Mission Summary – March 29th

MDRS Crew 295
Mission Summary: Mars Desert Research Station Simulated Mission

Our MISSE course takes students to the Mars Desert Research Station (MDRS) on a six-day simulated mission, serving as a unique platform for university students to undergo cross-training in wilderness medicine and human spaceflight principles. This immersive course aimed to blend didactic lectures with hands-on simulated medical scenarios, challenging students to apply their knowledge and skills in a Martian analog environment. Over the duration of the mission, students encountered a series of simulated emergencies and operational challenges, providing invaluable opportunities for learning, growth, and skill development.
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Day 1: Retrieval of Crashed Satellite and Radio Relay Repair
The mission commenced with the crew being tasked to retrieve a crashed satellite and repair a radio relay, simulating the operational demands of a Martian exploration mission. Despite meticulous planning, one crew member suffered an ankle injury during the retrieval process, underscoring the importance of safety protocols and emergency response training. The incident prompted the crew to assess their communication and leadership strategies, laying the foundation for collaborative problem-solving and effective decision-making throughout the mission.
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Day 2: Design and Launch of Rocket with Medical Supplies
On the second day, the crew undertook the design and launch of a rocket carrying vital medical supplies to support another crew in need, mirroring real-life scenarios of resource allocation and interplanetary collaboration. This task required precise planning, teamwork, and coordination to ensure the successful delivery of supplies to the designated location. As the rocket soared into the Martian sky, the crew celebrated a significant milestone in their mission, showcasing their engineering prowess and adaptability in a simulated space environment.
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Day 3: Summit Attempt and Emergency Response
The third day saw the crew attempting to summit a local peak to set up a relay, presenting physical and logistical challenges akin to Martian exploration. Tragically, one crew member fell and broke their femur during the ascent, prompting an immediate shift in focus to emergency response and medical evacuation procedures. The incident tested the crew’s resilience and ability to remain calm under pressure, highlighting the critical importance of wilderness first aid training and effective communication in managing medical emergencies in remote environments.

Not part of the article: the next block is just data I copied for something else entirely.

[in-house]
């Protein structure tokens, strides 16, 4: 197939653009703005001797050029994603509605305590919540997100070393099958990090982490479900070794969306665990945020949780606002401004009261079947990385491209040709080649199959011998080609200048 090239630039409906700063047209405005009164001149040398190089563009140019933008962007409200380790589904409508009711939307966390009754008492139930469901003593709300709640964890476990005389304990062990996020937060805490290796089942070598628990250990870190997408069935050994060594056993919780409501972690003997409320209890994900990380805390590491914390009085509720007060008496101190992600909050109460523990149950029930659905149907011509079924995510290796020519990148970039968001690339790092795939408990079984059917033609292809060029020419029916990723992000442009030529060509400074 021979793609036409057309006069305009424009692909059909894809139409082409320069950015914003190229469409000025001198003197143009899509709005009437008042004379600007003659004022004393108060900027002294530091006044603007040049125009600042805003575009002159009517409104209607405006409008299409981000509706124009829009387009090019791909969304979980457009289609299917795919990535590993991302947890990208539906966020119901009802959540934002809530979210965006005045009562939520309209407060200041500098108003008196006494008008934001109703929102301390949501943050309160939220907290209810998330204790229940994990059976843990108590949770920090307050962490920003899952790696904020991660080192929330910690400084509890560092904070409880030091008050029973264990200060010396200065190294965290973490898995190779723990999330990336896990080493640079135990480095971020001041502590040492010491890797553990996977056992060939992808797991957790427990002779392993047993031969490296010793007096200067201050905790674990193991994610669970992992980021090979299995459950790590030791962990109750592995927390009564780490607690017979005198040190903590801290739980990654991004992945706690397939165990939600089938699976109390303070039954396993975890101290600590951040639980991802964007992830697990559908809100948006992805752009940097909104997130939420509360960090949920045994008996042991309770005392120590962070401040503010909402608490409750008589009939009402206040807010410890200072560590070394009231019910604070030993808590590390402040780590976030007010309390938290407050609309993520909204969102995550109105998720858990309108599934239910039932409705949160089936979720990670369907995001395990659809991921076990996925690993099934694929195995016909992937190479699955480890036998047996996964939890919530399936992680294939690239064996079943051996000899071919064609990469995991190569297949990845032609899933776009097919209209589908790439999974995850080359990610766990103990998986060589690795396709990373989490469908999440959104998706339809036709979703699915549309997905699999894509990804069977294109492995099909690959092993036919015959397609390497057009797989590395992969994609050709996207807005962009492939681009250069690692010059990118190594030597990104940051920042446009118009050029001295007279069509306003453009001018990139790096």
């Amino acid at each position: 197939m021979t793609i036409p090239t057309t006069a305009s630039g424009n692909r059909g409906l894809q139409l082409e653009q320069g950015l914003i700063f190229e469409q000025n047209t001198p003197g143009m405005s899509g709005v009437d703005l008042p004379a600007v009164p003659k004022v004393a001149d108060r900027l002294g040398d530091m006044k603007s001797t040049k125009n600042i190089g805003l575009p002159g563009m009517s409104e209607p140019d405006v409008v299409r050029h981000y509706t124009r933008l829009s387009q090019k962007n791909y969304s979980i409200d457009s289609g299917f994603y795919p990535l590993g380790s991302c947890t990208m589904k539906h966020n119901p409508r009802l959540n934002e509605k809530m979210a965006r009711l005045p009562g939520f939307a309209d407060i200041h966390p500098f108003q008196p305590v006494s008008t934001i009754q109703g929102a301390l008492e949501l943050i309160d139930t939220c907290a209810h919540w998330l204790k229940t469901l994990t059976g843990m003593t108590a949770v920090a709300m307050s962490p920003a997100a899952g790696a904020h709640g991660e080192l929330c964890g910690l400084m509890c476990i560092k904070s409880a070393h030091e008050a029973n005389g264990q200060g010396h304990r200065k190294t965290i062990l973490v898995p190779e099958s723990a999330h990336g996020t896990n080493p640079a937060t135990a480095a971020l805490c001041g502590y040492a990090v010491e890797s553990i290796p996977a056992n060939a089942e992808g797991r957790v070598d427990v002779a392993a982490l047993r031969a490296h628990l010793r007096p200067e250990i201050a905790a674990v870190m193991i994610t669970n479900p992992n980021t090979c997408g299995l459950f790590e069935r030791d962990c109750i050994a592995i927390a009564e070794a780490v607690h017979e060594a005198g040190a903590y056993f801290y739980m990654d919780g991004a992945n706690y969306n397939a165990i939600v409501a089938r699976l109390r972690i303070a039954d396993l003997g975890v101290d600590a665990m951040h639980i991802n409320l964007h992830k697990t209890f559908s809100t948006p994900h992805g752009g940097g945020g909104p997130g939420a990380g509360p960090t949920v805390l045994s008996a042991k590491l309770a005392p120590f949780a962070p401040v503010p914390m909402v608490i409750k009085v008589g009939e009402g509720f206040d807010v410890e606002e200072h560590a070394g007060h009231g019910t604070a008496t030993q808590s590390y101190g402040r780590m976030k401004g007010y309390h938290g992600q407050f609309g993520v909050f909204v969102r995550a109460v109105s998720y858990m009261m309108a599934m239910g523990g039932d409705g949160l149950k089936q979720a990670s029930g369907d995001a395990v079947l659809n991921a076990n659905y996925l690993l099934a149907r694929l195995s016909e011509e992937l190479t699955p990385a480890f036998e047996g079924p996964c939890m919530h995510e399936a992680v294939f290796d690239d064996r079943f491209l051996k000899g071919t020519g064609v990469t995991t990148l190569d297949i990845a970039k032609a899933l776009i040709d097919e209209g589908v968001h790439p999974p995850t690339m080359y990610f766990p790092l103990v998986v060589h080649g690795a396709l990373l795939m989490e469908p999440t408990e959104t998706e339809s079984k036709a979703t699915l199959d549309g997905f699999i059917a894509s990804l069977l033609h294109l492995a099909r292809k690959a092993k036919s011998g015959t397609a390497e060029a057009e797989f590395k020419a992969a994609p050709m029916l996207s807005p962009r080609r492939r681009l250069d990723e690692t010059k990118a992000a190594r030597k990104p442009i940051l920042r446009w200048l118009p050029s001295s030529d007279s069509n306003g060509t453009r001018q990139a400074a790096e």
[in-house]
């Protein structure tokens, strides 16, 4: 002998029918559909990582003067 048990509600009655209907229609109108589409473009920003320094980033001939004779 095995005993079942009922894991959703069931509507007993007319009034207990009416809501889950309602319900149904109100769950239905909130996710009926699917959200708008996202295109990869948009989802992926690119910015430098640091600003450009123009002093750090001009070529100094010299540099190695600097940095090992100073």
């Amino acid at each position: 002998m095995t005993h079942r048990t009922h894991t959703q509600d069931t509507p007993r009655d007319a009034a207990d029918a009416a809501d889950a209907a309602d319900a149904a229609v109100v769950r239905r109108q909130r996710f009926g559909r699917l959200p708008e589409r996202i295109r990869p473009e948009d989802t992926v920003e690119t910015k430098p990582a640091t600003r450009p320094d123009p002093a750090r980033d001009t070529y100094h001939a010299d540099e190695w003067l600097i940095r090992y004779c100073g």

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Day 4: Simulated Fire and Emergency Evacuation
A simulated fire outbreak on the fourth day thrust the crew into a high-stakes scenario, requiring swift identification, rescue, and extinguishing efforts to safeguard the habitat and its occupants. As flames engulfed a section of the habitat, the crew mobilized into action, implementing firefighting protocols and coordinating evacuation procedures. Despite the intensity of the situation, the crew demonstrated remarkable composure and teamwork, successfully containing the fire and preventing further damage to the habitat.
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Day 5: Search and Rescue Mission
The penultimate day of the mission presented the crew with a search and rescue mission, simulating the challenges of locating and assisting crew members stranded in remote terrain. Utilizing their navigation skills and strategic planning, the crew embarked on a coordinated search operation, eventually locating and safely evacuating the stranded individuals. The successful outcome of the mission underscored the importance of preparedness, adaptability, and collaboration in responding to unforeseen emergencies in hostile environments.

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Day 6: Soil Testing and Future Habitat Location Identification
On the final day of the mission, the crew undertook soil testing to identify a suitable location for a future habitat, employing an explosive charge and seismometer to assess soil density and composition. This task required precision and scientific acumen, reflecting the multifaceted challenges of Martian exploration and habitat construction. Through meticulous data collection and analysis, the crew contributed valuable insights into potential habitat sites, laying the groundwork for future missions and scientific endeavors on Mars.